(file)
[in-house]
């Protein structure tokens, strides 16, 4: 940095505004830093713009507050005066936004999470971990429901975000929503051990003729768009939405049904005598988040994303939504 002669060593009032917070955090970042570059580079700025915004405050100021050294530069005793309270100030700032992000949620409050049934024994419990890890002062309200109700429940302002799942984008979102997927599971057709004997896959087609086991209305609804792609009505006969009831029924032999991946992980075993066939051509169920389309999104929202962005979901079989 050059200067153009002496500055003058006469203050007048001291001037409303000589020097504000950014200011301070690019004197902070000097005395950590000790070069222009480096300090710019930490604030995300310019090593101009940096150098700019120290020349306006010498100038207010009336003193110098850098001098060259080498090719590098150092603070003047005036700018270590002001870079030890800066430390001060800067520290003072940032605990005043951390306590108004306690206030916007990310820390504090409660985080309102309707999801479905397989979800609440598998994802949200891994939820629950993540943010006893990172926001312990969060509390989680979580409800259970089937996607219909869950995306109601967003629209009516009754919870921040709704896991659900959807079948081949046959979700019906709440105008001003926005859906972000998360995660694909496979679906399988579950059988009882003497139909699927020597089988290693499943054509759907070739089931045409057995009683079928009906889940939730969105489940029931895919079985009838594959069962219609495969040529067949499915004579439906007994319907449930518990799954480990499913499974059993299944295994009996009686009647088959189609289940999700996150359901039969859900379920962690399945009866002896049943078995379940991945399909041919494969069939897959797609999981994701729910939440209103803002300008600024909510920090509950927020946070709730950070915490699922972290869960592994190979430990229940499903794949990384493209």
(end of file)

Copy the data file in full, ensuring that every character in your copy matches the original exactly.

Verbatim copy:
[in-house]
């Protein structure tokens, strides 16, 4: 940095505004830093713009507050005066936004999470971990429901975000929503051990003729768009939405049904005598988040994303939504 002669060593009032917070955090970042570059580079700025915004405050100021050294530069005793309270100030700032992000949620409050049934024994419990890890002062309200109700429940302002799942984008979102997927599971057709004997896959087609086991209305609804792609009505006969009831029924032999991946992980075993066939051509169920389309999104929202962005979901079989 050059200067153009002496500055003058006469203050007048001291001037409303000589020097504000950014200011301070690019004197902070000097005395950590000790070069222009480096300090710019930490604030995300310019090593101009940096150098700019120290020349306006010498100038207010009336003193110098850098001098060259080498090719590098150092603070003047005036700018270590002001870079030890800066430390001060800067520290003072940032605990005043951390306590108004306690206030916007990310820390504090409660985080309102309707999801479905397989979800609440598998994802949200891994939820629950993540943010006893990172926001312990969060509390989680979580409800259970089937996607219909869950995306109601967003629209009516009754919870921040709704896991659900959807079948081949046959979700019906709440105008001003926005859906972000998360995660694909496979679906399988579950059988009882003497139909699927020597089988290693499943054509759907070739089931045409057995009683079928009906889940939730969105489940029931895919079985009838594959069962219609495969040529067949499915004579439906007994319907449930518990799954480990499913499974059993299944295994009996009686009647088959189609289940999700996150359901039969859900379920962690399945009866002896049943078995379940991945399909041919494969069939897959797609999981994701729910939440209103803002300008600024909510920090509950927020946070709730950070915490699922972290869960592994190979430990229940499903794949990384493209």